Following my last post, I want to explore the claim that substance dualism — the view that we’re made of two separate substances (a nonphysical “soul” and a physical body) — can avoid the problems raised against determinism.

Some religious apologists claim that because the soul is not made of physical stuff, it is not determined in what it believes, wills, or chooses to do. The soul is said to animate the body, store our memories, and causes our actions. But because it is not physically determined, it escapes the problems raised against the materialist and physicalist views of brains and minds. The soul, it is argued, allows each of us to act as a “prime movers unmoved”; we can cause certain events to happen, and nothing — or no one — causes us to cause those events to happen.[1]

But how sensible is such a claim? It seems to me that even if we posit an immaterial soul that uses the brain and sense organs as its point of contact with the world, any reliably produced information it obtains will still be causally determined. The only alternative to determinism is indeterminism. That is, rejecting the idea that the soul’s input information and output commands are causally determined leaves one only to say that both lack any sort of antecedent causes. But it seems this would cut a person off from having informed beliefs, memories, and actions — the soul would be blind to the world.

Let us consider that we have a soul; an immaterial substance that interacts with the body. How could we infer things about the world? How could we come to form the belief that, say, throwing a rock at a window will break it? Imagine that a curious child picks up a rock and hurls it at a glass window — *SMASH* the window shatters. Certain images will form on the child’s retinas, and certain sound waves will penetrate the child’s ears — these are physically determined effects caused by the shattering glass. It seems to me that the soul theory would go as follows: the sensory information is taken in and transferred through the brain into the soul, where it is stored and made sense of (these are the inputs). And it is from this conduit of stored information that the child can react, recall, and regret doing what he did in an informed way (these are the outputs).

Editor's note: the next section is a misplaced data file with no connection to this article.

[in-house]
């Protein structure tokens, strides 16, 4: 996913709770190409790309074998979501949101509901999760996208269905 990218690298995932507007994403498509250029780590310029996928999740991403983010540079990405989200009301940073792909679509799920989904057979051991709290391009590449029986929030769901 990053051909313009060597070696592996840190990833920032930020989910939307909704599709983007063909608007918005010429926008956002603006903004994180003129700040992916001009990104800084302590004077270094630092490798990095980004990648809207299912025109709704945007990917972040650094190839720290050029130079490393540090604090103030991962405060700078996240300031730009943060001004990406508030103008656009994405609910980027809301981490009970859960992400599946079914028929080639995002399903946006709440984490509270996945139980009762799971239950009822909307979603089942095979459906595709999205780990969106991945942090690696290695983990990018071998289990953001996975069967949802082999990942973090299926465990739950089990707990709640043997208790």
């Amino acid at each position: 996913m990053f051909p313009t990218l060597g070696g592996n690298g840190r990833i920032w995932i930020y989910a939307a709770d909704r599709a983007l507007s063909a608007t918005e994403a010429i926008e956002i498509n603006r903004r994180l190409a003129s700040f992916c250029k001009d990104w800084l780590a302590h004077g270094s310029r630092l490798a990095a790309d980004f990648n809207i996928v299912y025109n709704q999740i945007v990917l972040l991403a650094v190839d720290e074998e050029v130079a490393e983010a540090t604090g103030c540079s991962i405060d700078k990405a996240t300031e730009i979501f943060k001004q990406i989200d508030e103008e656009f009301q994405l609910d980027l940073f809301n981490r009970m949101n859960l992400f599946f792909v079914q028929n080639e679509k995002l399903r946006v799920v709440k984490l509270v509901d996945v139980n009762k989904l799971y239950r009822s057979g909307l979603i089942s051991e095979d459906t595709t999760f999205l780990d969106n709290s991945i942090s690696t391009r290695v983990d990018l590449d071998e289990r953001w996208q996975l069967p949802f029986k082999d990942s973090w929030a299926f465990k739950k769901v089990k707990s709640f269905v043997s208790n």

However, when the child recalls his memory, which is stored in his soul, he will be pulling from information that was causally determined to be representative of the event; namely, photons of light hitting his retinas and sound waves penetrating his ear drums. The inputs into his soul and the outputs to his body would be causally generated and determined. Otherwise, if they boy’s memory and beliefs were not informed and determined by antecedent physical causes, then there would be no reason to think that his memory would be accurate to the event.

On what basis can one form beliefs, recall memories, or make informed decisions other than evidence?

So it seems the substance dualist is faced with a dilemma: either the inputs do not causally determine the subsequent beliefs formed in the soul and the outputs are not causally determined by those inputs, leaving the person completely detached from the world, or the soul is just a middleman in an otherwise completely deterministic process, leaving the substance dualist in no better position than the materialist or monist with respect to the problem of determinism.

End Notes

  1. Roderick Chisholm, from The Informed Philosopher, “Excerpt from Freedom and Action,”